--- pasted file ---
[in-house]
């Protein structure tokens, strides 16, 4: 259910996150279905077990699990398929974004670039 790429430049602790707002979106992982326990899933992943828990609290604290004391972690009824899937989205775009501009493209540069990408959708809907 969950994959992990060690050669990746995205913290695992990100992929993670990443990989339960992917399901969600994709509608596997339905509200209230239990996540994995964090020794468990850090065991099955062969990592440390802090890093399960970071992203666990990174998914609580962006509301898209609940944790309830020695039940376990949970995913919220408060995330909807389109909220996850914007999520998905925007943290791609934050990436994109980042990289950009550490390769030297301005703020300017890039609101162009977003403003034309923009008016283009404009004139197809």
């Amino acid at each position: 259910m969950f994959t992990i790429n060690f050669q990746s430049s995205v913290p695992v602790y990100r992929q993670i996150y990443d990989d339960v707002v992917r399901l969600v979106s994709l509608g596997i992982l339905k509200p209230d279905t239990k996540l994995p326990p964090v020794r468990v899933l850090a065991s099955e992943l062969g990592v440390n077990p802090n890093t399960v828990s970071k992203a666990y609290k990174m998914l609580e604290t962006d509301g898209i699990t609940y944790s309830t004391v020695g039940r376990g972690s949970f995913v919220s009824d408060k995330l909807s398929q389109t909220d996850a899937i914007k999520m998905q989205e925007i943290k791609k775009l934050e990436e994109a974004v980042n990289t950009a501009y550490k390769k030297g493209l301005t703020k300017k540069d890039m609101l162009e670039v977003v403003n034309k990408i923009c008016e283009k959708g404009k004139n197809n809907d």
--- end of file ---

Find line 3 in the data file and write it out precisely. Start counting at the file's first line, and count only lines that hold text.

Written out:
């Amino acid at each position: 259910m969950f994959t992990i790429n060690f050669q990746s430049s995205v913290p695992v602790y990100r992929q993670i996150y990443d990989d339960v707002v992917r399901l969600v979106s994709l509608g596997i992982l339905k509200p209230d279905t239990k996540l994995p326990p964090v020794r468990v899933l850090a065991s099955e992943l062969g990592v440390n077990p802090n890093t399960v828990s970071k992203a666990y609290k990174m998914l609580e604290t962006d509301g898209i699990t609940y944790s309830t004391v020695g039940r376990g972690s949970f995913v919220s009824d408060k995330l909807s398929q389109t909220d996850a899937i914007k999520m998905q989205e925007i943290k791609k775009l934050e990436e994109a974004v980042n990289t950009a501009y550490k390769k030297g493209l301005t703020k300017k540069d890039m609101l162009e670039v977003v403003n034309k990408i923009c008016e283009k959708g404009k004139n197809n809907d």